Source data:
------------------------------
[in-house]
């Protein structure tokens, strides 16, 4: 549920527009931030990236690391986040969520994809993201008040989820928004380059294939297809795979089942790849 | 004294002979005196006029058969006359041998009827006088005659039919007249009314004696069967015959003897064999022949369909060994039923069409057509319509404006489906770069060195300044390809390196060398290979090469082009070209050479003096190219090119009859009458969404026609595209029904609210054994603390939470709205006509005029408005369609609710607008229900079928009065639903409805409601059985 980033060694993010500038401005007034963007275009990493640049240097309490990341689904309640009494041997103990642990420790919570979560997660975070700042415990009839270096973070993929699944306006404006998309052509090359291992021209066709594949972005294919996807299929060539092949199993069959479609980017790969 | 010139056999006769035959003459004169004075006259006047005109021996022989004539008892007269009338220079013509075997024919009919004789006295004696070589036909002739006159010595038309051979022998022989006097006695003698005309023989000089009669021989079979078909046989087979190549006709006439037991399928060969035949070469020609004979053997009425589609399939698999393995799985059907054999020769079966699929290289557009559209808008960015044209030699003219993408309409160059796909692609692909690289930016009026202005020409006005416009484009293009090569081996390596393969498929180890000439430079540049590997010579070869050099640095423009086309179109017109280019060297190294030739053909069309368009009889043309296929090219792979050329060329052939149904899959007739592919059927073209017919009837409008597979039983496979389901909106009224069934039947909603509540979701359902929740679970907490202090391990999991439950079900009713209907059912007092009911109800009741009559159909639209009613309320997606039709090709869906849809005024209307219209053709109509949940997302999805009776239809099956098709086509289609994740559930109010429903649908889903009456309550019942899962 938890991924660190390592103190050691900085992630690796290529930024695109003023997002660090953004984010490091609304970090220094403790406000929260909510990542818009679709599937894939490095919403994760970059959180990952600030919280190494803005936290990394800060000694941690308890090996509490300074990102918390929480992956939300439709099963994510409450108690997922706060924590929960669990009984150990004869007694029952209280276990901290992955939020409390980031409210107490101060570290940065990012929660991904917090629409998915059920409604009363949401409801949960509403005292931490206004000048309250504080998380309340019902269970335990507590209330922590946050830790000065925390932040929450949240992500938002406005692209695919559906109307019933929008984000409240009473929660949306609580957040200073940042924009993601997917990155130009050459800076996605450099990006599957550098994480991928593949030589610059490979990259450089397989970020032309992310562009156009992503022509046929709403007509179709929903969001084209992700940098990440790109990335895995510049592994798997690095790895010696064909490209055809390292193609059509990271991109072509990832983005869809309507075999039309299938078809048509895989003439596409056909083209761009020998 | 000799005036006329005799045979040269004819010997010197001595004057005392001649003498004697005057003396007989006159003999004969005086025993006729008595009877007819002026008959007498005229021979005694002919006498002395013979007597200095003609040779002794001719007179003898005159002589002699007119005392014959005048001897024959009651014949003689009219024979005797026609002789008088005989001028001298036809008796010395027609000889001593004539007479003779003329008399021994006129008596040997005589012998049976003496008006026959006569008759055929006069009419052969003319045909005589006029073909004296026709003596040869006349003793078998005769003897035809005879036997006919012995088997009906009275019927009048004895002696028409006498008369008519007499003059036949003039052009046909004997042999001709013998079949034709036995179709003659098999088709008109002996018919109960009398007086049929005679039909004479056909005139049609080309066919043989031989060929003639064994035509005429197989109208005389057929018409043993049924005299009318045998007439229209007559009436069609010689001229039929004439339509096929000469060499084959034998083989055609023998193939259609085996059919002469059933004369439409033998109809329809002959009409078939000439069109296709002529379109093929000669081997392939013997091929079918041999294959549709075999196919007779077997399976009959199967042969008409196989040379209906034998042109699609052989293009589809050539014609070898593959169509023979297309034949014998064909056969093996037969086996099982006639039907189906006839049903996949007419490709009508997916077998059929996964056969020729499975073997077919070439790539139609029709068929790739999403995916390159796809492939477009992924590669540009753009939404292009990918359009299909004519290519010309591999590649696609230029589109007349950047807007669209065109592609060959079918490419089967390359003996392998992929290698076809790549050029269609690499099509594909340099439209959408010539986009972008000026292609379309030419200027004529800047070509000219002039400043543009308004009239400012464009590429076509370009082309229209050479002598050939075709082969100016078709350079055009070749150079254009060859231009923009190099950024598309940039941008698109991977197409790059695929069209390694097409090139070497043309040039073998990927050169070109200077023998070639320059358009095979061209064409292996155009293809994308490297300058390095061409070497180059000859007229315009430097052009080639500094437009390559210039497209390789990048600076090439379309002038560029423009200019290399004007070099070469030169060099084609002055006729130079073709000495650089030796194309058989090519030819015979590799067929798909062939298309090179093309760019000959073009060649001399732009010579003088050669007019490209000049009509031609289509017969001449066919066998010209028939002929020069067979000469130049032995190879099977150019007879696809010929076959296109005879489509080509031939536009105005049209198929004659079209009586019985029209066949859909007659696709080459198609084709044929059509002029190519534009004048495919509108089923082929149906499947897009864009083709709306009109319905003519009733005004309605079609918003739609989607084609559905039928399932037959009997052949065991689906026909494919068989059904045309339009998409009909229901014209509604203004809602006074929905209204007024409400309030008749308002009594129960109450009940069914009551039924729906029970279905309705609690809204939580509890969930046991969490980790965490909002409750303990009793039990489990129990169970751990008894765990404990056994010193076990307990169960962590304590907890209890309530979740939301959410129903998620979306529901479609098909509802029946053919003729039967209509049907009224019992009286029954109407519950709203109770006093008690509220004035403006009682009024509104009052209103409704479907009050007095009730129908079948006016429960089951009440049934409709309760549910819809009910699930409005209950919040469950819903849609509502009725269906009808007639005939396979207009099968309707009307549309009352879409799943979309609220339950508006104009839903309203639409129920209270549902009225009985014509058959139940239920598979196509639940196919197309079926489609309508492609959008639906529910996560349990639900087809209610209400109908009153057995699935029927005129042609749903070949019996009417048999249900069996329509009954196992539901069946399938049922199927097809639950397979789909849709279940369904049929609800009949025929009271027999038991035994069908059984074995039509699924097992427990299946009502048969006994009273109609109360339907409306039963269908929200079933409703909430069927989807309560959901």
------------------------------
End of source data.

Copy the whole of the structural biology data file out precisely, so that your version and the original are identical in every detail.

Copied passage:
[in-house]
């Protein structure tokens, strides 16, 4: 549920527009931030990236690391986040969520994809993201008040989820928004380059294939297809795979089942790849 | 004294002979005196006029058969006359041998009827006088005659039919007249009314004696069967015959003897064999022949369909060994039923069409057509319509404006489906770069060195300044390809390196060398290979090469082009070209050479003096190219090119009859009458969404026609595209029904609210054994603390939470709205006509005029408005369609609710607008229900079928009065639903409805409601059985 980033060694993010500038401005007034963007275009990493640049240097309490990341689904309640009494041997103990642990420790919570979560997660975070700042415990009839270096973070993929699944306006404006998309052509090359291992021209066709594949972005294919996807299929060539092949199993069959479609980017790969 | 010139056999006769035959003459004169004075006259006047005109021996022989004539008892007269009338220079013509075997024919009919004789006295004696070589036909002739006159010595038309051979022998022989006097006695003698005309023989000089009669021989079979078909046989087979190549006709006439037991399928060969035949070469020609004979053997009425589609399939698999393995799985059907054999020769079966699929290289557009559209808008960015044209030699003219993408309409160059796909692609692909690289930016009026202005020409006005416009484009293009090569081996390596393969498929180890000439430079540049590997010579070869050099640095423009086309179109017109280019060297190294030739053909069309368009009889043309296929090219792979050329060329052939149904899959007739592919059927073209017919009837409008597979039983496979389901909106009224069934039947909603509540979701359902929740679970907490202090391990999991439950079900009713209907059912007092009911109800009741009559159909639209009613309320997606039709090709869906849809005024209307219209053709109509949940997302999805009776239809099956098709086509289609994740559930109010429903649908889903009456309550019942899962 938890991924660190390592103190050691900085992630690796290529930024695109003023997002660090953004984010490091609304970090220094403790406000929260909510990542818009679709599937894939490095919403994760970059959180990952600030919280190494803005936290990394800060000694941690308890090996509490300074990102918390929480992956939300439709099963994510409450108690997922706060924590929960669990009984150990004869007694029952209280276990901290992955939020409390980031409210107490101060570290940065990012929660991904917090629409998915059920409604009363949401409801949960509403005292931490206004000048309250504080998380309340019902269970335990507590209330922590946050830790000065925390932040929450949240992500938002406005692209695919559906109307019933929008984000409240009473929660949306609580957040200073940042924009993601997917990155130009050459800076996605450099990006599957550098994480991928593949030589610059490979990259450089397989970020032309992310562009156009992503022509046929709403007509179709929903969001084209992700940098990440790109990335895995510049592994798997690095790895010696064909490209055809390292193609059509990271991109072509990832983005869809309507075999039309299938078809048509895989003439596409056909083209761009020998 | 000799005036006329005799045979040269004819010997010197001595004057005392001649003498004697005057003396007989006159003999004969005086025993006729008595009877007819002026008959007498005229021979005694002919006498002395013979007597200095003609040779002794001719007179003898005159002589002699007119005392014959005048001897024959009651014949003689009219024979005797026609002789008088005989001028001298036809008796010395027609000889001593004539007479003779003329008399021994006129008596040997005589012998049976003496008006026959006569008759055929006069009419052969003319045909005589006029073909004296026709003596040869006349003793078998005769003897035809005879036997006919012995088997009906009275019927009048004895002696028409006498008369008519007499003059036949003039052009046909004997042999001709013998079949034709036995179709003659098999088709008109002996018919109960009398007086049929005679039909004479056909005139049609080309066919043989031989060929003639064994035509005429197989109208005389057929018409043993049924005299009318045998007439229209007559009436069609010689001229039929004439339509096929000469060499084959034998083989055609023998193939259609085996059919002469059933004369439409033998109809329809002959009409078939000439069109296709002529379109093929000669081997392939013997091929079918041999294959549709075999196919007779077997399976009959199967042969008409196989040379209906034998042109699609052989293009589809050539014609070898593959169509023979297309034949014998064909056969093996037969086996099982006639039907189906006839049903996949007419490709009508997916077998059929996964056969020729499975073997077919070439790539139609029709068929790739999403995916390159796809492939477009992924590669540009753009939404292009990918359009299909004519290519010309591999590649696609230029589109007349950047807007669209065109592609060959079918490419089967390359003996392998992929290698076809790549050029269609690499099509594909340099439209959408010539986009972008000026292609379309030419200027004529800047070509000219002039400043543009308004009239400012464009590429076509370009082309229209050479002598050939075709082969100016078709350079055009070749150079254009060859231009923009190099950024598309940039941008698109991977197409790059695929069209390694097409090139070497043309040039073998990927050169070109200077023998070639320059358009095979061209064409292996155009293809994308490297300058390095061409070497180059000859007229315009430097052009080639500094437009390559210039497209390789990048600076090439379309002038560029423009200019290399004007070099070469030169060099084609002055006729130079073709000495650089030796194309058989090519030819015979590799067929798909062939298309090179093309760019000959073009060649001399732009010579003088050669007019490209000049009509031609289509017969001449066919066998010209028939002929020069067979000469130049032995190879099977150019007879696809010929076959296109005879489509080509031939536009105005049209198929004659079209009586019985029209066949859909007659696709080459198609084709044929059509002029190519534009004048495919509108089923082929149906499947897009864009083709709306009109319905003519009733005004309605079609918003739609989607084609559905039928399932037959009997052949065991689906026909494919068989059904045309339009998409009909229901014209509604203004809602006074929905209204007024409400309030008749308002009594129960109450009940069914009551039924729906029970279905309705609690809204939580509890969930046991969490980790965490909002409750303990009793039990489990129990169970751990008894765990404990056994010193076990307990169960962590304590907890209890309530979740939301959410129903998620979306529901479609098909509802029946053919003729039967209509049907009224019992009286029954109407519950709203109770006093008690509220004035403006009682009024509104009052209103409704479907009050007095009730129908079948006016429960089951009440049934409709309760549910819809009910699930409005209950919040469950819903849609509502009725269906009808007639005939396979207009099968309707009307549309009352879409799943979309609220339950508006104009839903309203639409129920209270549902009225009985014509058959139940239920598979196509639940196919197309079926489609309508492609959008639906529910996560349990639900087809209610209400109908009153057995699935029927005129042609749903070949019996009417048999249900069996329509009954196992539901069946399938049922199927097809639950397979789909849709279940369904049929609800009949025929009271027999038991035994069908059984074995039509699924097992427990299946009502048969006994009273109609109360339907409306039963269908929200079933409703909430069927989807309560959901």